This is a response to https://www.theodysseyonline.com/hitchhikers-guide-backyard
We can probably all agree that climate change is a very relevant and discussed topic. Some individuals believe in it, some do not, and some are confused with what it all entails and how it affects them. Aside from the very probable weather and natural disaster impacts it will have on climates around the world, climate change is also one of the topics that is having an impact on our ability to have political conversations.
So what's the issue?
Some younger folks may have experiences where they’ve tried talking about climate change with a relative or older person in their life, or even a peer, and felt discredited or made to feel that they are in the wrong for believing and wanting to fight climate change. I want to propose the idea that many folks, across different ages and backgrounds, have also probably been made to feel stupid for not believing in climate change. Sometimes they’ve been offered the science and other information required to support the belief that climate change is real and will have serious effects on our lives, and they choose to believe otherwise. This almost always leads to awkward, uncomfortable, and sometimes extremely problematic conversations.
But does it have to?
I recently graduated with my bachelor’s degree in Environmental Policy and Analysis and personally believe in climate change. But I certainly know I am not the smartest in the room, do not know everything when it comes to climate studies, and would not ever want someone to feel dumb when it comes to discussing the environment. I also would not want someone to discredit my education, the passion that I’ve poured into my degree and lifestyle in recent years, or make me feel dumb for trusting what I have been taught and feel is the reality of our situation. I’m confident that others feel the same.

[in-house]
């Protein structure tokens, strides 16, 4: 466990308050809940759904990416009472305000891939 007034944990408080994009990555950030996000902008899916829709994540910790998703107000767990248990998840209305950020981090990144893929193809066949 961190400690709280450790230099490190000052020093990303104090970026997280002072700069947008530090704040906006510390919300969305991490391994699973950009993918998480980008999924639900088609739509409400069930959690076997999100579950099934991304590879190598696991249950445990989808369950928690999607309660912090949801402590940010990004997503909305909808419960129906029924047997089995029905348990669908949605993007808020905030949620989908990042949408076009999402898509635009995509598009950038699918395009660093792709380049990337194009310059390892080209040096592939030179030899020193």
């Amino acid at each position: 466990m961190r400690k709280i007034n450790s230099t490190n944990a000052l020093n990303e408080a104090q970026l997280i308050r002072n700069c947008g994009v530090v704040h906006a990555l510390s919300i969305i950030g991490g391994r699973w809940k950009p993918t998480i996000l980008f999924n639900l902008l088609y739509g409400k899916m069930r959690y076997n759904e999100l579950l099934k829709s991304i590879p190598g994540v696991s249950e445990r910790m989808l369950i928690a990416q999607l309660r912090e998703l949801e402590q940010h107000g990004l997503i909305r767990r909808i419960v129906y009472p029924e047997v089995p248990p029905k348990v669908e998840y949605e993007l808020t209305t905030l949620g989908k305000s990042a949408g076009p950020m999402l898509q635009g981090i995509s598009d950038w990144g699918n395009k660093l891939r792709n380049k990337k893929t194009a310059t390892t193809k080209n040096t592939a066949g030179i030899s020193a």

How do we fix this?
Here are some tips I’ve collected over the years:
- 1. Be open-minded
It sounds simple, and so many people these days have it in their minds that they are open-minded and non-judgmental. But are we really open-minded if we consider the more accepting side as the only side? This doesn’t mean you have to forego your personal beliefs; it simply means allowing yourself to understand someone else’s position, the life they’ve lived that has led them to this point and seeing them as an equal human to you.
- 2. Listen
Instead of waiting to offer your side of the topic, trust that you’ll remember the key points of your own perspective and take the time to really listen to what the other person is saying. If we listen more, there may be details and parts of the story that we’ve missed or not understood before.
- 3. Be confident & respectful
When it comes time to offering your side, feel free to share everything that has led you to your current position and view. We all have different journeys; maybe you are farther along in the educational journey of a topic than the person you are talking with. Offering the information you know, in a confident and respectful manner, may have the power to open their mind and help you both come to a common ground.
Even if you have a conversation about a difficult topic, it doesn’t mean the conversation itself has to be difficult. The next time you are discussing one of these topics with someone with an opposing view, I encourage you to listen and stay open to their perspective. It can be quite educational, broaden your own horizons, and unite us all to work together instead of against each other to combat our shared issues.